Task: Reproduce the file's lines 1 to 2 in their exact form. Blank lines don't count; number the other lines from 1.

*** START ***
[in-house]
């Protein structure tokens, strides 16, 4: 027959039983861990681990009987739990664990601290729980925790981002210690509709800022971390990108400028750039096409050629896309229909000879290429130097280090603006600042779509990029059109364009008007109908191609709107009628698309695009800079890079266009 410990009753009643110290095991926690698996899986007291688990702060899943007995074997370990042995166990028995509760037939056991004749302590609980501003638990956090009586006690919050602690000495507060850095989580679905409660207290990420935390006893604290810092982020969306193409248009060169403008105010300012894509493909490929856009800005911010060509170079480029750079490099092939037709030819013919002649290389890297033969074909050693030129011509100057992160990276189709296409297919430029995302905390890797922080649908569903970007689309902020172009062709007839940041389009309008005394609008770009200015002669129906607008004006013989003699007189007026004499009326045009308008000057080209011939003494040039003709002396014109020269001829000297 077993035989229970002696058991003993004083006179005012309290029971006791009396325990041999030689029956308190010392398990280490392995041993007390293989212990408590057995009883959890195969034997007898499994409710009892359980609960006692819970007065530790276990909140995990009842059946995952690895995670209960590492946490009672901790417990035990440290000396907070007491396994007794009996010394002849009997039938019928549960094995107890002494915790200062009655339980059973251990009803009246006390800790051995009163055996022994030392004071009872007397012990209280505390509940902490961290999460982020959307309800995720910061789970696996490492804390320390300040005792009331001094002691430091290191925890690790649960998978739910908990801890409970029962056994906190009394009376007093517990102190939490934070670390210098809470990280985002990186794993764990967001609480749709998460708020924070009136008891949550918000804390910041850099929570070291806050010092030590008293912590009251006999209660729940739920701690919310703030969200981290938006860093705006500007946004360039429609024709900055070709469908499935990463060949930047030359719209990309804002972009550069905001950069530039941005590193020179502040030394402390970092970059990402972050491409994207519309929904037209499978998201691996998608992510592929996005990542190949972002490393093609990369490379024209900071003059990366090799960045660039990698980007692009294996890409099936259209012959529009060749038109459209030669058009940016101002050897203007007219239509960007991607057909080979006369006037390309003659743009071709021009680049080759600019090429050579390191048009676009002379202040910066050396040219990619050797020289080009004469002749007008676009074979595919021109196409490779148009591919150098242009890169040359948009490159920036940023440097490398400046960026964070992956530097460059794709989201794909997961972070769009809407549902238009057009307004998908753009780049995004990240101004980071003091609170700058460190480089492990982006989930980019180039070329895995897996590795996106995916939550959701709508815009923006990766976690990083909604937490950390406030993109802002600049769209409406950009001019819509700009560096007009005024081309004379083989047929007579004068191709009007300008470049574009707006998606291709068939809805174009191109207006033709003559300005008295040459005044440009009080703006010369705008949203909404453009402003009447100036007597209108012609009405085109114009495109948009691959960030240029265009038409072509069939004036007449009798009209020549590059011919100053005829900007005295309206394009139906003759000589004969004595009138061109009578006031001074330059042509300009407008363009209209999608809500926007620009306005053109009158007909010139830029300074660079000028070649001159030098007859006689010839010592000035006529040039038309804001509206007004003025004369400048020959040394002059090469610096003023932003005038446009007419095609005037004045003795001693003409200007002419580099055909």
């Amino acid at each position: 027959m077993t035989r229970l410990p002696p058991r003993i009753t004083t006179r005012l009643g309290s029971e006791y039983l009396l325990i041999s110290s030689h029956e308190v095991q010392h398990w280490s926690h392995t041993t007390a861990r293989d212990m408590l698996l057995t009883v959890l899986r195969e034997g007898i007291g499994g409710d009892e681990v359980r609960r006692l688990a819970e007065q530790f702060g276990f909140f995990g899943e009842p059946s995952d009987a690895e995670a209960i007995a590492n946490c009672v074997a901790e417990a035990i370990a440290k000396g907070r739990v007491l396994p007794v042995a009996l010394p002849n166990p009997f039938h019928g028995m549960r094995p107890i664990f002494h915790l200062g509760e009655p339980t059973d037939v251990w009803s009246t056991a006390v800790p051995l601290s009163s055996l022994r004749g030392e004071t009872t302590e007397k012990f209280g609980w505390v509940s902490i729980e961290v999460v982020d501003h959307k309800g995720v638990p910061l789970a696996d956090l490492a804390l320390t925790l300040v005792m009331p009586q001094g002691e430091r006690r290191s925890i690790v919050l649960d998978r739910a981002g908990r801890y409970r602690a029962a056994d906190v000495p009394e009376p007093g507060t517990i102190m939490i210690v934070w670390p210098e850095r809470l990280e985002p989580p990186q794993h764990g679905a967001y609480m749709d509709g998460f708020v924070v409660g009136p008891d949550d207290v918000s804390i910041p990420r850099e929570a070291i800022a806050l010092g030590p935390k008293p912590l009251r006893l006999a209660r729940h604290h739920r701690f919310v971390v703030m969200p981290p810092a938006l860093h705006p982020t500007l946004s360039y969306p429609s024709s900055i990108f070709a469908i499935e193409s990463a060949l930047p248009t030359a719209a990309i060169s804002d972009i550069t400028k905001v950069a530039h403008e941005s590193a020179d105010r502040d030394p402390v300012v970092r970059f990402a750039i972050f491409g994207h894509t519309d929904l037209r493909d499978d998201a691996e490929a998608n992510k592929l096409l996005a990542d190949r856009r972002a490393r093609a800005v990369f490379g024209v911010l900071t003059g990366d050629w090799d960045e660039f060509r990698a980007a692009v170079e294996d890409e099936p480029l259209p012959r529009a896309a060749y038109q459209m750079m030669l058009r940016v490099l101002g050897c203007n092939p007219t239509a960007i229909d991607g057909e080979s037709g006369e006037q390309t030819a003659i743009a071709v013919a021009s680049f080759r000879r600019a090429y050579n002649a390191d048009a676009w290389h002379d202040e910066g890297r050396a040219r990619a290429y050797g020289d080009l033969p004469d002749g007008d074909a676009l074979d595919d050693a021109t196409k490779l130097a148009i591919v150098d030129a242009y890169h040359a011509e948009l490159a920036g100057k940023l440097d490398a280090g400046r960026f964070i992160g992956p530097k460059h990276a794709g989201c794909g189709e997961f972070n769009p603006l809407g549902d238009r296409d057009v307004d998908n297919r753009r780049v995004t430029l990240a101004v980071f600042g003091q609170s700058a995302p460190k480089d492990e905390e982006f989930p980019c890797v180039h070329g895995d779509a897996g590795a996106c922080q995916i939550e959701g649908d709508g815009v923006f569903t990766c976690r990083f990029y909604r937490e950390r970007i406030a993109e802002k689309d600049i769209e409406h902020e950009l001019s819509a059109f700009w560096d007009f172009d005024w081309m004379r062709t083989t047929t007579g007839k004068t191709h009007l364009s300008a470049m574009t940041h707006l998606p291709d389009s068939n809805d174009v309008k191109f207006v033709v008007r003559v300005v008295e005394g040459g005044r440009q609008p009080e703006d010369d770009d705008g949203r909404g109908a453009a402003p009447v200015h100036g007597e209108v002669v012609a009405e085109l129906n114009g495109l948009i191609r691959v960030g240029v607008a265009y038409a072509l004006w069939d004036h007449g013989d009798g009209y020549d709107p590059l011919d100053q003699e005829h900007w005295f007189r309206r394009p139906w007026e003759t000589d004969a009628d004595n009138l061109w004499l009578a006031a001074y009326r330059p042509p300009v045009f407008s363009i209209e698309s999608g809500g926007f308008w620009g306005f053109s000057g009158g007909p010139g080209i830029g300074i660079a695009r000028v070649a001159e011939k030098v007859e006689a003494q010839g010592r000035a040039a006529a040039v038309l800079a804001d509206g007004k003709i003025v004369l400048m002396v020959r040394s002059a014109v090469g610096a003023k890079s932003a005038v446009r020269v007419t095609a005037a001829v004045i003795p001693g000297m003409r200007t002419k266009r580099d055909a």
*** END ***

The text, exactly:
[in-house]
């Protein structure tokens, strides 16, 4: 027959039983861990681990009987739990664990601290729980925790981002210690509709800022971390990108400028750039096409050629896309229909000879290429130097280090603006600042779509990029059109364009008007109908191609709107009628698309695009800079890079266009 410990009753009643110290095991926690698996899986007291688990702060899943007995074997370990042995166990028995509760037939056991004749302590609980501003638990956090009586006690919050602690000495507060850095989580679905409660207290990420935390006893604290810092982020969306193409248009060169403008105010300012894509493909490929856009800005911010060509170079480029750079490099092939037709030819013919002649290389890297033969074909050693030129011509100057992160990276189709296409297919430029995302905390890797922080649908569903970007689309902020172009062709007839940041389009309008005394609008770009200015002669129906607008004006013989003699007189007026004499009326045009308008000057080209011939003494040039003709002396014109020269001829000297 077993035989229970002696058991003993004083006179005012309290029971006791009396325990041999030689029956308190010392398990280490392995041993007390293989212990408590057995009883959890195969034997007898499994409710009892359980609960006692819970007065530790276990909140995990009842059946995952690895995670209960590492946490009672901790417990035990440290000396907070007491396994007794009996010394002849009997039938019928549960094995107890002494915790200062009655339980059973251990009803009246006390800790051995009163055996022994030392004071009872007397012990209280505390509940902490961290999460982020959307309800995720910061789970696996490492804390320390300040005792009331001094002691430091290191925890690790649960998978739910908990801890409970029962056994906190009394009376007093517990102190939490934070670390210098809470990280985002990186794993764990967001609480749709998460708020924070009136008891949550918000804390910041850099929570070291806050010092030590008293912590009251006999209660729940739920701690919310703030969200981290938006860093705006500007946004360039429609024709900055070709469908499935990463060949930047030359719209990309804002972009550069905001950069530039941005590193020179502040030394402390970092970059990402972050491409994207519309929904037209499978998201691996998608992510592929996005990542190949972002490393093609990369490379024209900071003059990366090799960045660039990698980007692009294996890409099936259209012959529009060749038109459209030669058009940016101002050897203007007219239509960007991607057909080979006369006037390309003659743009071709021009680049080759600019090429050579390191048009676009002379202040910066050396040219990619050797020289080009004469002749007008676009074979595919021109196409490779148009591919150098242009890169040359948009490159920036940023440097490398400046960026964070992956530097460059794709989201794909997961972070769009809407549902238009057009307004998908753009780049995004990240101004980071003091609170700058460190480089492990982006989930980019180039070329895995897996590795996106995916939550959701709508815009923006990766976690990083909604937490950390406030993109802002600049769209409406950009001019819509700009560096007009005024081309004379083989047929007579004068191709009007300008470049574009707006998606291709068939809805174009191109207006033709003559300005008295040459005044440009009080703006010369705008949203909404453009402003009447100036007597209108012609009405085109114009495109948009691959960030240029265009038409072509069939004036007449009798009209020549590059011919100053005829900007005295309206394009139906003759000589004969004595009138061109009578006031001074330059042509300009407008363009209209999608809500926007620009306005053109009158007909010139830029300074660079000028070649001159030098007859006689010839010592000035006529040039038309804001509206007004003025004369400048020959040394002059090469610096003023932003005038446009007419095609005037004045003795001693003409200007002419580099055909």